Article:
Rebel Music does offer the field of religious studies, politics, and anthropology, clear examples of how a community is shaped by the local atmosphere to either become militant or not. In doing so he avoids creating values based comparison and instead attempts to illustrate the various local and global factors of each community. For example, he draws an important distinction between European and North American Muslim communities. “It’s debatable whether the situation of European Muslims, a largely rural and working class-migration, is even comparable to that of an affluent American Muslim migration; a more apt comparison would be Latino immigration to the U.S.”

Aidi parallels the diversity of thought and development of global Islam, with the globalizing effect and diversity of music as a vehicle for youth discourse. By comparing Brazilian engagement with European, North American and North African engagements, Rebel Music exemplifies how the community is as much impacted by religion, music, and politics as the community impacts them.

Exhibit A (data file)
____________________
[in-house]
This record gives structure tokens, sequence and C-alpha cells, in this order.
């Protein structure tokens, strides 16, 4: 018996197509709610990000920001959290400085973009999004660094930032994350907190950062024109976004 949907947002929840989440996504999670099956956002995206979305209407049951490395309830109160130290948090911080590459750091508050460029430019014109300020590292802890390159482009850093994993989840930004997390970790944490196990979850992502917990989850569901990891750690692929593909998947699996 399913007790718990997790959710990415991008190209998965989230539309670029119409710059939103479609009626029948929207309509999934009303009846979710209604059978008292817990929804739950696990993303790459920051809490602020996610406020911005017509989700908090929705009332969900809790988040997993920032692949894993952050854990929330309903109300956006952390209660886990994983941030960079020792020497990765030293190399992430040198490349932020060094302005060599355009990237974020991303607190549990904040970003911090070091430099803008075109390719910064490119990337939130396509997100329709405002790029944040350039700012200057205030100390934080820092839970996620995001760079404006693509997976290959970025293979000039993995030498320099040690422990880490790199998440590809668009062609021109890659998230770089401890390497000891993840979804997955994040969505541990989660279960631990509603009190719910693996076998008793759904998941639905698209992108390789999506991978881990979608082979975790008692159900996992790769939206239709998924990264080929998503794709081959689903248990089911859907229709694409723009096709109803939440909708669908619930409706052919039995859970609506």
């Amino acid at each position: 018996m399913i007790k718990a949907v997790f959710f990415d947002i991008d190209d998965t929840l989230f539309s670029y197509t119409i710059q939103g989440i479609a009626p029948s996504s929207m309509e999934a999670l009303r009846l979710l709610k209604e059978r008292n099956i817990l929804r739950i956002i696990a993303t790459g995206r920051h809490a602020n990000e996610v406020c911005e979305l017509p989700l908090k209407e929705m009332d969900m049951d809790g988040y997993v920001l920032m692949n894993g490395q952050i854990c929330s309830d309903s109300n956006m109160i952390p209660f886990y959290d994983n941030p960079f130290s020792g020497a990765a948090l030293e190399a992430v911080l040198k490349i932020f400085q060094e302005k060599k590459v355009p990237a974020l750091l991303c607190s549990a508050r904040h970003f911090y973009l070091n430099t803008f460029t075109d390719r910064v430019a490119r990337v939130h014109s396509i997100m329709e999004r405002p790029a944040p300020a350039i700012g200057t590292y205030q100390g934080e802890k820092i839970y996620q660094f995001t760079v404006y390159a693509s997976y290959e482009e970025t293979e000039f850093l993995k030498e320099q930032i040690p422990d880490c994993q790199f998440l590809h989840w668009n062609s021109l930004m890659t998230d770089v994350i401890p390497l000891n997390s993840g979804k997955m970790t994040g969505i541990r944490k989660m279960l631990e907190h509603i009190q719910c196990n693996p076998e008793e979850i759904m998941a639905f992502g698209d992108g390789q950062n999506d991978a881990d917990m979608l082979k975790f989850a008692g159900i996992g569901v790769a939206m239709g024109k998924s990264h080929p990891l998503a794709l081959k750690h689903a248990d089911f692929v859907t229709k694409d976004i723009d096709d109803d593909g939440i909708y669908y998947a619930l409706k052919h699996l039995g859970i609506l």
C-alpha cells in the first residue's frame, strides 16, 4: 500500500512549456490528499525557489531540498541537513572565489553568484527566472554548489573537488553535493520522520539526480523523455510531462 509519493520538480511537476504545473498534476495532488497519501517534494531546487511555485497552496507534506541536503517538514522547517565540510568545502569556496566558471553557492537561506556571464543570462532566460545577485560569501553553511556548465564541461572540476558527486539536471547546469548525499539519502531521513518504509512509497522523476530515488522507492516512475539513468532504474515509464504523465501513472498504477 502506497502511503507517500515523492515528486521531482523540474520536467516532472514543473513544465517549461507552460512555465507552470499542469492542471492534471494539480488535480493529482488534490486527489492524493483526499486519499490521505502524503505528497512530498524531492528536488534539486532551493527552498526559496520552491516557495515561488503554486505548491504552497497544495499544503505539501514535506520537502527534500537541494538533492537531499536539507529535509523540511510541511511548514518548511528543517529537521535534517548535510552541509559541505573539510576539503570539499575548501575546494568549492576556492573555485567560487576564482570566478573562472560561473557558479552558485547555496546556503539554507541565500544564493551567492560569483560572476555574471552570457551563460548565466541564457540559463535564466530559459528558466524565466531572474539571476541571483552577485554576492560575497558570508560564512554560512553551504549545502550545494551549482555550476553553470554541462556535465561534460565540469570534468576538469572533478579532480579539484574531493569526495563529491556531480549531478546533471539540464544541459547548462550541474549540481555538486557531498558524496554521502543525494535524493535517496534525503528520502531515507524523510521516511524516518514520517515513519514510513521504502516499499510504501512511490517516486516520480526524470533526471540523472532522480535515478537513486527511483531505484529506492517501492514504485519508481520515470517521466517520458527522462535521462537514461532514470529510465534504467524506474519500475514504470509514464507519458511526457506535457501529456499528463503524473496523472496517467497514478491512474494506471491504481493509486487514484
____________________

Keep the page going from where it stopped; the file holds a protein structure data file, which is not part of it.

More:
Rebel Music’s density begs for multiple readings yet can be a great read for people who are simply curious about the interplay of music, Islam, and local and global politics. The clear narrative thread never leaves readers stranded, bringing us through a global overview of race, empire and the new Muslim youth culture.

I originally published this review on the NY Journal of Books

Release Date: March 27, 2014
Publisher/Imprint: Pantheon
Pages: 432